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What Is an Auto Insurance Endorsement Form?

Sept. 17, 2020
3 mins
Older gentleman driving and happily chatting with his passenger

Sometimes your car insurance policy doesn’t provide as much coverage as you expect or there’s certain coverage you don’t want. In either case, you can get an endorsement or add-on that increases or reduces the amount of coverage.

The names of these vary depending on where you live. They’re known as an Ontario Policy Change Forms (OPCF) in Ontario or Standard Endorsement Forms (SEF) in Alberta and other provinces.

Common OPCFs

These are some of the most common OPCFs you may want to sign up for:

OPCF 20: Coverage for Transportation Replacement

This endorsement will give you coverage if you’re in an accident or your vehicle is stolen, and you’ll need an alternate method of transportation. In the event you’re in an accident and it will take some time for your vehicle to be repaired, you may need to take a taxi or rent a car for a period of time. Those additional transportation costs can add up quickly. There will usually be a limit on how much coverage is provided with this endorsement.

OPCF 27: Liability for Damage to Non-Owned Automobile(s)

With this endorsement, you’ll receive coverage if you damage a borrowed vehicle — whether it belongs to a friend, a parent, or it’s a rental. The coverage limit is typically $25,000 to $50,000. One reason to get this endorsement is you don’t need to buy the insurance offered by the rental car company.

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OPCF 39: Accident Waiver/Forgiveness

This endorsement will protect your preferred driver rating or driving record when you have your first at-fault accident. That means your premiums won’t rise when you make a claim. However, your insurance rates could increase if you decide to switch to a different insurer.

OPCF 43: Waiver of Depreciation

Typically, your insurance company will deduct the depreciation value of your vehicle from the book value when you make a claim. But with this endorsement, the insurer won’t deduct the depreciation for a certain amount of time (usually two to five years).

This coverage is for new vehicles with less than 5,000 km. If your vehicle is stolen or totalled, you’ll get what you paid for the vehicle instead of the depreciated value — which could be a lot less than your outstanding car loan.

OPCF 44R: Family Protection Coverage

When you’re in a serious accident, you don’t know if the other driver has adequate coverage until after it occurs. This endorsement gives the at-fault driver the same amount of coverage as you even if they don’t have insurance, have less insurance, or can’t be identified (which would be the case if it was a hit-and-run driver). This is particularly useful if you have to take time off work and have unexpected medical costs to help with your recovery.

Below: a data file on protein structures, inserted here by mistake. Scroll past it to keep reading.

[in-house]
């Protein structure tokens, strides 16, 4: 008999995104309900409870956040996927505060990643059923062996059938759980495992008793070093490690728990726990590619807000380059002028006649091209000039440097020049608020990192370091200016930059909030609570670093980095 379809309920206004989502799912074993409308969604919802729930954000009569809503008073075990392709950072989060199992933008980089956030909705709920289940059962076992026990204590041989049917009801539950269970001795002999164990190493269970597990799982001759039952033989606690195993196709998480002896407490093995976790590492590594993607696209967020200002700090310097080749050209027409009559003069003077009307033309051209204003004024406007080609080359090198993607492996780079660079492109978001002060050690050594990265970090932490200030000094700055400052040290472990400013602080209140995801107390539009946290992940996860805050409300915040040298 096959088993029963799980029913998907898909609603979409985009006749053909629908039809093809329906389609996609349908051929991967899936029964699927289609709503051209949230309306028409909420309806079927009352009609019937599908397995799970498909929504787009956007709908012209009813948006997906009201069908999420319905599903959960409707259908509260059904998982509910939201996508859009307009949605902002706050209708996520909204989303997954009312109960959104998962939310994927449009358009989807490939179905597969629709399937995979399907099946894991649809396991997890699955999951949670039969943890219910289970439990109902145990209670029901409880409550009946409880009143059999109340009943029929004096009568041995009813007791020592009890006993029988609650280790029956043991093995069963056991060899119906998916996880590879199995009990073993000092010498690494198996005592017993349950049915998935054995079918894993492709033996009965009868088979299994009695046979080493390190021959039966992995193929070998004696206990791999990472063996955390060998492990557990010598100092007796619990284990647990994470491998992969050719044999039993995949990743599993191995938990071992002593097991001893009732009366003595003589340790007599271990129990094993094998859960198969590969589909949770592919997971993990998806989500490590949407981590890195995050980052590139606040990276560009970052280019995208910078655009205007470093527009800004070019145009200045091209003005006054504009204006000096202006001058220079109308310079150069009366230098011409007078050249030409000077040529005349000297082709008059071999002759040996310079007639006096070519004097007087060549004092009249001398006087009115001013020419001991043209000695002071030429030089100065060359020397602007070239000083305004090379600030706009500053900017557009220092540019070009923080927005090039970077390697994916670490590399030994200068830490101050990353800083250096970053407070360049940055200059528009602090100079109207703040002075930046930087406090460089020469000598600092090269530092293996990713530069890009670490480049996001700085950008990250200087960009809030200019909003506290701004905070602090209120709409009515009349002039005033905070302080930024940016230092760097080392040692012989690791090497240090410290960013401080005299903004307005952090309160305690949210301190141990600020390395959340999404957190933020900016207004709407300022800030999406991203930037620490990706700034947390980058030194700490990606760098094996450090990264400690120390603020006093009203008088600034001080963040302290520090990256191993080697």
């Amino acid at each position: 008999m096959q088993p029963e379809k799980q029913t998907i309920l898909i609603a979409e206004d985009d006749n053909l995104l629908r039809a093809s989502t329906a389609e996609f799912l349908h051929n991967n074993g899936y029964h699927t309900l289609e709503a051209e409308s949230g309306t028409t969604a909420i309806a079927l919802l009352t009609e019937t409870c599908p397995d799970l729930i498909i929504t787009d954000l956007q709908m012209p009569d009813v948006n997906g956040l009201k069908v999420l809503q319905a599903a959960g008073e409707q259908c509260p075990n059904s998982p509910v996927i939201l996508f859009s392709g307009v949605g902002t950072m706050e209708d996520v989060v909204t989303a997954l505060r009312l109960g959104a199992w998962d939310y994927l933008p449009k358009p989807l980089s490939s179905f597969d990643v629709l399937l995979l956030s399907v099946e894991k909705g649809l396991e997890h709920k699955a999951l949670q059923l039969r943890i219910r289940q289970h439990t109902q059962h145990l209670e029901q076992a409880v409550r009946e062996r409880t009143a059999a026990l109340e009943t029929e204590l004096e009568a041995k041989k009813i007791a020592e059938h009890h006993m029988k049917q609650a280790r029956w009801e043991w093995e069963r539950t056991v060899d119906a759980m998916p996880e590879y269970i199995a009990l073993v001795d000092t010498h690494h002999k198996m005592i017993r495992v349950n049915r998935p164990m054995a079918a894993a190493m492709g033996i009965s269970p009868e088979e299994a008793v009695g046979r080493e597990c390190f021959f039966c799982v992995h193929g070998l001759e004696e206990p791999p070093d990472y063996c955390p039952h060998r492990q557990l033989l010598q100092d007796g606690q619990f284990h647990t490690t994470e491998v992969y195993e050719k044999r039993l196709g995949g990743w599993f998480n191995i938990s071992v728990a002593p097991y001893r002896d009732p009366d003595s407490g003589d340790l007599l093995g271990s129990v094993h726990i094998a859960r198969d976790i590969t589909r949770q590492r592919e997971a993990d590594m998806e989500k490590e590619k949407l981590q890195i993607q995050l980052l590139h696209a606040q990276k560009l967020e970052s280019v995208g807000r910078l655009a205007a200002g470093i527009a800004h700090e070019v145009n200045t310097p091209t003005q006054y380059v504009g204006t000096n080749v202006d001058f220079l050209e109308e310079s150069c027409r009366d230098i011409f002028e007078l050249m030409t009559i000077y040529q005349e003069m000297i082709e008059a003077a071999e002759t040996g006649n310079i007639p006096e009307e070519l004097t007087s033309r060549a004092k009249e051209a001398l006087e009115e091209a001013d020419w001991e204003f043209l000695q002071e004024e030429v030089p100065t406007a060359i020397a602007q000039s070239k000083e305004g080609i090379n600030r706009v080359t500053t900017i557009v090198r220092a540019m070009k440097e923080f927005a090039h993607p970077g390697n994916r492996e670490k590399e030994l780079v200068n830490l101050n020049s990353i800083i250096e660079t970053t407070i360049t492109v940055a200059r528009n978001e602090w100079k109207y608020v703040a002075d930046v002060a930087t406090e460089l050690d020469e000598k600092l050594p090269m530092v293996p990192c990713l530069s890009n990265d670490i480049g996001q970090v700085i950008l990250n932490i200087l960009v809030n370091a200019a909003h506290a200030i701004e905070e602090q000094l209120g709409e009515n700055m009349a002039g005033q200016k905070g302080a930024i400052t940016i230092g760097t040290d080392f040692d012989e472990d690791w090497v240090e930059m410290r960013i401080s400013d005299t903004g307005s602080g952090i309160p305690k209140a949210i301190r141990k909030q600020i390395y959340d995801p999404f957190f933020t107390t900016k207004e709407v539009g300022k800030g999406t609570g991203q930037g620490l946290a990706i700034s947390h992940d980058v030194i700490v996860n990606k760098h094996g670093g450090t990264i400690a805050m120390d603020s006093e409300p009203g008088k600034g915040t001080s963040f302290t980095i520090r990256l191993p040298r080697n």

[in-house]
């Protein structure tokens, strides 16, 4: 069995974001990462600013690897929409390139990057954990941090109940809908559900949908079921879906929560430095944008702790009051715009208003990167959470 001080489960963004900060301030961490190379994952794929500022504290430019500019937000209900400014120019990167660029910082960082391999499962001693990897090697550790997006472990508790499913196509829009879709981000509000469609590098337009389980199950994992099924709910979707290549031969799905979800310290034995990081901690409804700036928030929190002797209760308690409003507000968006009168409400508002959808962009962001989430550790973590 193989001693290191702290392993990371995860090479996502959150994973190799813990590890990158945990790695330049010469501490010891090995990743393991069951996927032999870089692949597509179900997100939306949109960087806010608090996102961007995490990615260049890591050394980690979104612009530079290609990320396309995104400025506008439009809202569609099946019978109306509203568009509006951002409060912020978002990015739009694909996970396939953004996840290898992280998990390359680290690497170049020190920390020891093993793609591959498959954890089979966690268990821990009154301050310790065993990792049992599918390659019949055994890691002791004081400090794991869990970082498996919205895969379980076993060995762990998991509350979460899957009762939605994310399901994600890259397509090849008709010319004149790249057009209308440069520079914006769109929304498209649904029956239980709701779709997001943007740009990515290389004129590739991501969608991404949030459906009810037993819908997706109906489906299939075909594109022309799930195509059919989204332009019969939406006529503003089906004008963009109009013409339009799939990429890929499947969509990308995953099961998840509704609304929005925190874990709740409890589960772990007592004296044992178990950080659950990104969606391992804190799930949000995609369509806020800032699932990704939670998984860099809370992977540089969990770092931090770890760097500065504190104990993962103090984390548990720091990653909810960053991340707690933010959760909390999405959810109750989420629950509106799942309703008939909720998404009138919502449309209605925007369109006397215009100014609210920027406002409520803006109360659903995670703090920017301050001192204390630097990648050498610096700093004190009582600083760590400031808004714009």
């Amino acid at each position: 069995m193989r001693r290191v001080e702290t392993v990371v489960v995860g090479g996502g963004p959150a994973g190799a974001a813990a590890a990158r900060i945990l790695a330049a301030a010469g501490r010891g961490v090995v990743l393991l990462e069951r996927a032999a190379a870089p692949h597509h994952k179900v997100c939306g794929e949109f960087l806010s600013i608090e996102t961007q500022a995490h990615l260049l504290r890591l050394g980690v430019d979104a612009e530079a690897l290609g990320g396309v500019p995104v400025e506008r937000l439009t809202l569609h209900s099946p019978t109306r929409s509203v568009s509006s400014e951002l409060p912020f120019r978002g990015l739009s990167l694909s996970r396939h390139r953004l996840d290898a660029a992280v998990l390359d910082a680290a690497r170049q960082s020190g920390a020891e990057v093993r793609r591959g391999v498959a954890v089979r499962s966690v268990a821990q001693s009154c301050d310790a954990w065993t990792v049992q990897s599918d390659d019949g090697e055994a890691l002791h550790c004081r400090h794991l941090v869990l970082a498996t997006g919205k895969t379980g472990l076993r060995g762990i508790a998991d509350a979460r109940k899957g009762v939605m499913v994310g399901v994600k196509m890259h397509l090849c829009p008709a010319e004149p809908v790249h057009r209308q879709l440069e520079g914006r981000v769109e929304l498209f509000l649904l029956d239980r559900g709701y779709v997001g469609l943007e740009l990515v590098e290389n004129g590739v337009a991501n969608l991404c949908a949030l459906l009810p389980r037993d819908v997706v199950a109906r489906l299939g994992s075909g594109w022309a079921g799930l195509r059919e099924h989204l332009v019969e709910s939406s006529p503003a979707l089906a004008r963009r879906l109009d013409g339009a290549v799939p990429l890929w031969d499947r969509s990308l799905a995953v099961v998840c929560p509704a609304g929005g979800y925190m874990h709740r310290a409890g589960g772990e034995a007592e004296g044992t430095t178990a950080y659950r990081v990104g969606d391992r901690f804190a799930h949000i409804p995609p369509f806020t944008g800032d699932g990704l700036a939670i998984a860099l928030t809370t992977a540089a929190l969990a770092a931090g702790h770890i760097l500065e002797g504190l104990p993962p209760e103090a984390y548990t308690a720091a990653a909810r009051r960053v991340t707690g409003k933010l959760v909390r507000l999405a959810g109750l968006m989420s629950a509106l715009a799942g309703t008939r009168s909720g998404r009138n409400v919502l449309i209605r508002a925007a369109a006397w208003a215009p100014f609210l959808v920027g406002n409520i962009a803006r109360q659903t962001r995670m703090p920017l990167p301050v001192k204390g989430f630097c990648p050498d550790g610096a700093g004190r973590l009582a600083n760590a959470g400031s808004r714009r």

Common SEFs

Alberta has SEFs — which are similar to OPCFs — but with a different name. Here are some of the common endorsements in Alberta:

SEF 13D: Limited Glass Coverage

This reduces the coverage on your vehicle’s glass in return for a lower premium. It will typically exclude the front windshield from damage from rocks or other debris. In most cases, the reason to get this endorsement is because the cost to replace glass is lower than the deductible.

SEF 19A: Valued Automobile(s)

With this endorsement, you receive coverage up to a certain value. This is often used with antique and classic vehicles where the depreciated value may be much lower than its actual value. The amount is typically determined by an appraisal.

SEF 20: Loss of Use

Like OPCF 20, you’ll receive a reimbursement for taxis or a rental in the event your vehicle is damaged and can’t be used. There’s typically a daily and overall monetary limit.

SEF 27: Legal Liability for Damage to Non-Owned Automobile

Similar to OPCF 27, this gives you the same coverage you currently have on a vehicle you don’t own. For example, it can be a rental but only if it’s in Canada or the United States.

SEF 35: Towing and Emergency Services

You’ll receive a specified amount of money to pay for towing and other emergency services in the event your vehicle is disabled, which can come in handy in the event you don’t belong to an auto club.

SEF 39: Accident Rating Waiver

With this endorsement, your driving record won’t be downgraded, and your premium won’t rise as a result of your first at-fault accident. This is similar to OPCF 39.

SEF 43: Limited Waiver of Depreciation

This endorsement is similar to OPCF 43. It waives the deprecation on replacement or repair of a new vehicle. This coverage usually lasts for 24 to 30 months depending on the insurer.

SEF 44: Family Protection

Like OPCF 44R, this endorsement provides protection for you and your family are injured in an accident if you’re partially at fault, the other driver is at fault, or it’s a hit-and-run and that driver has no insurance or is underinsured.

Do you need to add an endorsement to your car insurance policy?

Deciding whether or not to add an endorsement to your car insurance policy depends on what your coverage needs are. If you are uncertain, have a conversation with your broker and get their opinion.

Craig Sebastiano

Craig Sebastiano is an award-winning writer and editor with more than a decade of experience in journalism, marketing, and communications. He’s written about a number of financial topics, including investing, real estate, robo-advisors, mortgages, credit cards, pensions, taxes, insurance, RRSPs, and TFSAs. Craig’s work has appeared in MoneySense, Morningstar, Benefits Canada, Advisor’s Edge, Job Postings, and Ryerson University Magazine. He has completed the Canadian Securities Course and is an avid do-it-yourself investor.

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